You might think that all laser or inkjet printers are pretty much the same, and basically, they are. Manufacturers such as Canon, HP and Lexmark don’t make a lot of money on each printer they sell. The big bucks come from selling you supplies such as ink cartridges over the life of a printer.
A network printer might cost US$3000 or $4000 to buy, but the cartridges can add up to more than that over the life of the printer. For the printer manufacturer, the consumable supplies represent predictable recurring revenue at a high profit margin.
But buyers don’t always purchase their supplies from the OEM. Some of us are environmentally friendly and buy recycled, or remanufactured, printer cartridges, which often cost less than new ones. This practice is so prevalent that cartridge remanufacturing is a multi-billion-dollar business.
Here’s where the fight gets nasty. OEMs don’t like losing out on cartridge sales, so in about 1996, manufacturers started putting chips in the cartridges that hinder their reuse. These companies claim the chips improve the cartridges’ performance by monitoring ink usage and print quality. That might be true, but these chips also make the ink cartridges more complex than they need to be. This has made it difficult for remanufacturers to offer high-quality recycled supplies.
For example, these so-called smart chips detect when a cartridge is empty and mark it as such. Even if the cartridge is refilled with ink, the chip refuses to reset the cartridge’s condition as anything other than empty. When you put the cartridge back in the printer, the printer thinks it’s empty and won’t use it.
The OEMs don’t see this as a bad thing. They claim it’s for the good of the consumer, because a printing system really consists of the printer and the original cartridge filled with original ink. Anything less than all-original components could produce a lower-quality result, they say.
Hmm, that argument sounds familiar. Wasn’t there a recent ruling against Microsoft in which the company’s attempt to protect consumers from a “lower-quality experience” was called monopolistic? I’m not sure I see the difference in the case of the chip-protected printers.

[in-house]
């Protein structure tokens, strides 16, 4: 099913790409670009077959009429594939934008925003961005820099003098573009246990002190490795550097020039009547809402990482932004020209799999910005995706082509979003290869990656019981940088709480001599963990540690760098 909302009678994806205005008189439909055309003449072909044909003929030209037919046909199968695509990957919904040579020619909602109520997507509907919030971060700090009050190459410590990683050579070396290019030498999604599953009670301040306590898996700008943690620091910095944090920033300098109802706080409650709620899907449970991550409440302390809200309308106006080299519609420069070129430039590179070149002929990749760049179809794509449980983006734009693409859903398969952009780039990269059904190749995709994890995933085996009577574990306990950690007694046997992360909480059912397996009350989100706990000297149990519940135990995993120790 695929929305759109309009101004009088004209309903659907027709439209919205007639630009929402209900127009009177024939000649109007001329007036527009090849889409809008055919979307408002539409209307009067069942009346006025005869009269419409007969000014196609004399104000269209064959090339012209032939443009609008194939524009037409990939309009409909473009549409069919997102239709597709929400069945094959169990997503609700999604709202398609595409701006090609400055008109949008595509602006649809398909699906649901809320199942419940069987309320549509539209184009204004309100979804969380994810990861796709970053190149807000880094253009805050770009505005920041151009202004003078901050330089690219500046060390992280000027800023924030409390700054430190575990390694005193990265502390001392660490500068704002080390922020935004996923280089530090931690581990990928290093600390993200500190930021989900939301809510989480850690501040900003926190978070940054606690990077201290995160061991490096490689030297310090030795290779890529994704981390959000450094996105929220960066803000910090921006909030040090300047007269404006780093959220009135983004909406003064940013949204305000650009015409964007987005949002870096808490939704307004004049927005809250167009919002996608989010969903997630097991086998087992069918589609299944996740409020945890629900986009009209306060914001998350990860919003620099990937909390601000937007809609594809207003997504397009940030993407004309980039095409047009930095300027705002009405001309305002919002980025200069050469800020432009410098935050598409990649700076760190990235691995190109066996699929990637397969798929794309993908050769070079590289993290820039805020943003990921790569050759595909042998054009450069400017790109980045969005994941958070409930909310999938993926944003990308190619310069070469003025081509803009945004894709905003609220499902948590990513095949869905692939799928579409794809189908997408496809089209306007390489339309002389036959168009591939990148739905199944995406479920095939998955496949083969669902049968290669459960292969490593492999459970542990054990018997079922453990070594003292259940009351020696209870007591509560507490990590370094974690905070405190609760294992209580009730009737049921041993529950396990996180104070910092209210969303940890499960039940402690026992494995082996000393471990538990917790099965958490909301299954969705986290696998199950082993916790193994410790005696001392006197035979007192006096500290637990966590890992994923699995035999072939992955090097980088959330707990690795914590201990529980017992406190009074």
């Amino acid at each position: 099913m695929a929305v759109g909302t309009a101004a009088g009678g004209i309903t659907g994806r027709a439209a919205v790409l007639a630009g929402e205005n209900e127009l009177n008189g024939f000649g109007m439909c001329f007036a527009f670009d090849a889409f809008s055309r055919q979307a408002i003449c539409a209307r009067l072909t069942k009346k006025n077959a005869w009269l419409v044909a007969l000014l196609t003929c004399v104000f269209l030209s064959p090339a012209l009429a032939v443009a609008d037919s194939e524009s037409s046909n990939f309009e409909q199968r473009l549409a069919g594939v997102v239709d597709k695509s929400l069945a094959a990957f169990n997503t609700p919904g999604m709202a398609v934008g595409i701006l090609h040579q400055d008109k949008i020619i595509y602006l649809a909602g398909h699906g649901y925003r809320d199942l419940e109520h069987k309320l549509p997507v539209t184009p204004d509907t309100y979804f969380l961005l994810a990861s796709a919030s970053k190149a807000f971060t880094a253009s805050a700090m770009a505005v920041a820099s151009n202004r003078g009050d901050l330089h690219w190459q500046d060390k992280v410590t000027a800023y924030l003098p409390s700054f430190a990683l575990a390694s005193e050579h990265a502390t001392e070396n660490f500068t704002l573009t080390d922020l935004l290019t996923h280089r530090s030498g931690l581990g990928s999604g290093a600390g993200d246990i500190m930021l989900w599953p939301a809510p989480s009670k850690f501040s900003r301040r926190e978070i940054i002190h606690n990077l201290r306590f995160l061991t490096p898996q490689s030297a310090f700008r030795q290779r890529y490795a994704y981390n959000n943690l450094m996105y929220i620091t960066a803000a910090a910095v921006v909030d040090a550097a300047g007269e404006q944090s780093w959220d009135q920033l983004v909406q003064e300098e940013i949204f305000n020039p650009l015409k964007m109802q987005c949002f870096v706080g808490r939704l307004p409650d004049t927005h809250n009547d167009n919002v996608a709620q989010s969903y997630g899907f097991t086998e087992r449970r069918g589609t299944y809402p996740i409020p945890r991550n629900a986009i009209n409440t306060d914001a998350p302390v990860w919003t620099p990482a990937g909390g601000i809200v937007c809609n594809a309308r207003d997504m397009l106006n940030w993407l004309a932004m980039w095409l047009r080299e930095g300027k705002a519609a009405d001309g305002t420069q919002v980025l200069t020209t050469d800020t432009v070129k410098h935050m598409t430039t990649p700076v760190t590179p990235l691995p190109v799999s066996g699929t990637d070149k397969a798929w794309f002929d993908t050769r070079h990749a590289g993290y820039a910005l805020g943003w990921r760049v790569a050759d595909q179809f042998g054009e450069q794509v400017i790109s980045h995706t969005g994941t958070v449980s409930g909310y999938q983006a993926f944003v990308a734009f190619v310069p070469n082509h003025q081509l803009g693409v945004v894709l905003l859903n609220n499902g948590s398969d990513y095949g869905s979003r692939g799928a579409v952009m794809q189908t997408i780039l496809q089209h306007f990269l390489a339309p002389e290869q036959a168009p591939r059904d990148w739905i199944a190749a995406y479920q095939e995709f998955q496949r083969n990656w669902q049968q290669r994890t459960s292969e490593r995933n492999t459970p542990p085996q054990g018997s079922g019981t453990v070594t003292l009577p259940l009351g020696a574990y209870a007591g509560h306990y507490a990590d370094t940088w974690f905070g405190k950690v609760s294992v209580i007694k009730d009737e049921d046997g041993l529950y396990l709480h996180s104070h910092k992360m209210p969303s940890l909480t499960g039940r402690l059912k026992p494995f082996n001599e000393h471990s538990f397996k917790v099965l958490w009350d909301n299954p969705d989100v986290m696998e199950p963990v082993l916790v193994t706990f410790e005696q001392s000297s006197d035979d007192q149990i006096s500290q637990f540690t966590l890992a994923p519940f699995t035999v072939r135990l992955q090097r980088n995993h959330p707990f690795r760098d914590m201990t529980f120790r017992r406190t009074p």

In January, Lexmark tried an interesting tactic to block rivals from refilling its cartridges. Invoking the Digital Millennium Copyright Act (DMCA), Lexmark claimed that a company called Static Control unlawfully sold its Smartek chips to companies that refill Lexmark printer cartridges. The Smartek chips fool the printer into thinking it has an original cartridge from Lexmark. Section 1201 of the DMCA makes it illegal to circumvent technology meant to protect copyrighted work. Static Control has halted Smartek chip sales while the lawsuit is reviewed.
Last December, the European Parliament approved a law that directs printer OEMs to eliminate the use of their smart chips in cartridges. The tact was more to promote recycling than to prevent monopolistic tendencies. If a cartridge cannot be reused, it will end up in the dump.
I am an advocate of recycling and protecting intellectual property, which would seem to place me on both sides of the printer wars. But I just don’t agree with Lexmark’s claim that printing is a copyrightable process. I appreciate technical innovation, but not when it is used to thwart competition that will benefit the consumer. And when I say “the consumer”, I include all corporate users of these printers, as these are the companies with hundreds if not thousands of the devices.